## All types of numbers in maths with examples

Numbers are strings of digits used to indicate quantity or magnitude. They measure size – how big or small an amount is. In mathematics, there are several types of numbers in maths, each with a different use.

there are different types of numbers as natural numbers, real numbers, integers, positive and negative numbers, rational and irrational numbers, and many more. let’s understand them all.

## Types of numbers in maths

### Real numbers

• Real numbers are those that can be positive, negative, or zero, and can have decimal places or fractional parts.
• These numbers are used to make a complete number line and number system.
• They are the most common numbers used in measuring quantities. Example 230.50 centimeters. They usually have units and are used in highly precise calculations.
• Example: 12.8, −0.865, 38, –198, 14845154.001254256412, 161567894142.2356215652642.

### Integers

• Integer numbers are positive, negative, or zero but have no decimal places or fractional parts. They are like the counting numbers but can be negative.
• These numbers are used in day to day activities like counting whole quantities. They are like the counting numbers but can also be negative.
• Examples: 5, 66, -22, -5565, 456456, -84592153215, 784841126102, -4616114546.

### Positive numbers

• Positive numbers are those which are greater than zero. A positive number is greater than the negative number.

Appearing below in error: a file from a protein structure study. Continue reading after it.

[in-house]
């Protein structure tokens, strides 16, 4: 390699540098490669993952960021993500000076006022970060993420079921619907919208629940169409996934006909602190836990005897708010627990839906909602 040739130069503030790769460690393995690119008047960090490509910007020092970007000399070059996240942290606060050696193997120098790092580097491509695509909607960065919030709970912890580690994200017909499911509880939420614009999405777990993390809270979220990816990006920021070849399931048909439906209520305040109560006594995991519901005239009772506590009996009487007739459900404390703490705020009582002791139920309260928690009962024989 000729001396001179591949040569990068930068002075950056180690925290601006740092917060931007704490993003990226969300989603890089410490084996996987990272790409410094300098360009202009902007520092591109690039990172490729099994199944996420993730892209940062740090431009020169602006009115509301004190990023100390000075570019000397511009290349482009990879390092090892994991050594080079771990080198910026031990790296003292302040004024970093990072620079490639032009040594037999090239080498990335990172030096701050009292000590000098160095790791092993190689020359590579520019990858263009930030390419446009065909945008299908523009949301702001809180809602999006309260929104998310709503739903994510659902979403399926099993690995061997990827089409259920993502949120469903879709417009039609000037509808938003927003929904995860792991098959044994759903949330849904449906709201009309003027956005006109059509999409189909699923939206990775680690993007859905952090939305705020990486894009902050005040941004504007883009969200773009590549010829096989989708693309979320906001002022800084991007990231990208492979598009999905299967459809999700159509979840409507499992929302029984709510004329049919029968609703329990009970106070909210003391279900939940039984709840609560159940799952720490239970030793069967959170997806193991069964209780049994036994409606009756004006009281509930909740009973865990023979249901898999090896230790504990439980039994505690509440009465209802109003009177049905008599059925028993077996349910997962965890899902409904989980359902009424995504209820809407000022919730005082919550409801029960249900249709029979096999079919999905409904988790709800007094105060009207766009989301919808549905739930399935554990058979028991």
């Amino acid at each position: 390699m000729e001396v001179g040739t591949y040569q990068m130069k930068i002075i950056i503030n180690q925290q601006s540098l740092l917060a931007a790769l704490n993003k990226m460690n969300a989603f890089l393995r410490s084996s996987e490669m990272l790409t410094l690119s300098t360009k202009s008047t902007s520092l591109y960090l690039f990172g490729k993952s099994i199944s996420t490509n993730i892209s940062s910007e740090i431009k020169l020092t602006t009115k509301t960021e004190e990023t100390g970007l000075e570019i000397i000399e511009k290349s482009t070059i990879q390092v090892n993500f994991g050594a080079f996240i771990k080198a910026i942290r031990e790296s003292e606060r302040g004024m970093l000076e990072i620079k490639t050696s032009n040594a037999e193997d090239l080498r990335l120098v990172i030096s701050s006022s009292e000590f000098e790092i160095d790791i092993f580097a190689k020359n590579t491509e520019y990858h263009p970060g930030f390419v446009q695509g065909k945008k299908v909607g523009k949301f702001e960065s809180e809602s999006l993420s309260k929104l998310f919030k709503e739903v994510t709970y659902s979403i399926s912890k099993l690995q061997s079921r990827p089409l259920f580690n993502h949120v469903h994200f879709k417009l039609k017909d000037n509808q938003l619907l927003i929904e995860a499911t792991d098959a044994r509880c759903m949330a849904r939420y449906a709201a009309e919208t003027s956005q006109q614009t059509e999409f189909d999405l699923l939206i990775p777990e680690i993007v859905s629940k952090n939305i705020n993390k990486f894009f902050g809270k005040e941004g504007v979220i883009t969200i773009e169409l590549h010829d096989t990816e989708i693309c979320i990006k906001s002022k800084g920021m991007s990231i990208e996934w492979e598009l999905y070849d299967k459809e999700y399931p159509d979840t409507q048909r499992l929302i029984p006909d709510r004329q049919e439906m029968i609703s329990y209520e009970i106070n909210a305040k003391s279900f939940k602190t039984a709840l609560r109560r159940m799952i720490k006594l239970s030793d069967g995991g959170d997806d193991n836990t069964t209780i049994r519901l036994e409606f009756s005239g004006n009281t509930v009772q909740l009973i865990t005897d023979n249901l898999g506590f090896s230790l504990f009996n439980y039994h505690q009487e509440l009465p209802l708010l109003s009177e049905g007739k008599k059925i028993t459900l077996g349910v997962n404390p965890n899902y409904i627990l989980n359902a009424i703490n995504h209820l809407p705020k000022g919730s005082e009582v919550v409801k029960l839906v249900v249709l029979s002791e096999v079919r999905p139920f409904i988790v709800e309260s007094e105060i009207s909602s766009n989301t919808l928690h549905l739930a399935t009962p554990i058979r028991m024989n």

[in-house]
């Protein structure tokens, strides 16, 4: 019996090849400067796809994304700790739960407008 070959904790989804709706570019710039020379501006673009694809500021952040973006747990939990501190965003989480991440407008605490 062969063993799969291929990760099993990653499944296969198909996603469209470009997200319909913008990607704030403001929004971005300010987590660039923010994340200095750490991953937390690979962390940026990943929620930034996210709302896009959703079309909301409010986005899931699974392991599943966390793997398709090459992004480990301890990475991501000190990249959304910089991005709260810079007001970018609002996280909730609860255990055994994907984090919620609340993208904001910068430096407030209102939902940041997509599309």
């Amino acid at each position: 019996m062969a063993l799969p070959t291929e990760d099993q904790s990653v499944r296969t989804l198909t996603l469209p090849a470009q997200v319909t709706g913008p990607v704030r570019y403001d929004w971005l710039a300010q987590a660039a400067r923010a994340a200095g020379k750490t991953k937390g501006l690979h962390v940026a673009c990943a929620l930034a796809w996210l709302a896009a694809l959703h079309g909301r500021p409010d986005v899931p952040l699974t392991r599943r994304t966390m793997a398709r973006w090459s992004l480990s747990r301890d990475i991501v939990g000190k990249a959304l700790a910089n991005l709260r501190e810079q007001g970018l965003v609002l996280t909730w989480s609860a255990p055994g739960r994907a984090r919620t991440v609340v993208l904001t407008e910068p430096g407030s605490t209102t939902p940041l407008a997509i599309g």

• Example: 123, 2, 2546, 21323542, 1452611, 2531.0214, 123.0213.

Negative numbers

• Negative numbers are those considered to be less than zero. They can be easily understood as debt or deficit.
• A negative number is greater than the positive number. This includes decimal forms also. includes
• For example, if your wallet is empty and you owe someone \$12, then you can think of your wallet as having a negative \$12. In a way, you have less than zero dollars.
• Example: -2, -55, -23.05, -125.0213

### Rational numbers

• Rational numbers are those that can be denoted in the form of m/n where n is not equal to zero or as a ratio of two integers. These can be written as fractions.
• The word ‘rational’ comes from the word ‘ratio.’ For example, the number 0.50 is rational because it can be written as the ratio ½, where 2 is not equal to the number 0.
• Examples: 2, 5, 3, -0.5, √9

### Irrational numbers

• Irrational numbers are those that are not rational, that is those that cannot be denoted as the ratio of two integers.
• These numbers cannot be written or expressed in the form ratio as they are not finite decimal numbers.
• Examples: √2, √3, √5, pi (3.14…….) repeating decimal

### Imaginary numbers

• Imaginary numbers are those numbers used to find the square root of any negative numbers, which would not normally be possible.
• So, for example, the square root of -4 would be written 2i, where i is the symbol for the square root of a negative one.

### Complex numbers

• Complex numbers extend the idea to real numbers that lie on a two dimensional flat plane.
• These numbers always have two components, known as the real and imaginary parts.
• Examples: 1 + 2i, 39 + 3i

### Prime numbers

• A prime number is an integer that has no factors (Integers that divides a given number without a remainder) other than one and itself.
• In other words, it can be divided only by one and the number itself. 17 is a prime number. 16 is not because it can be divided by 2, 4, and 8 and also a square number of 4.
• Examples: 5, 2, 17, 29

### Composite numbers

• A composite number is a number that has many factors other than itself and 1. It does have factors.
• It is the opposite of a prime number.
• Examples: 6, 9, 15, 21, 36, 72, etc.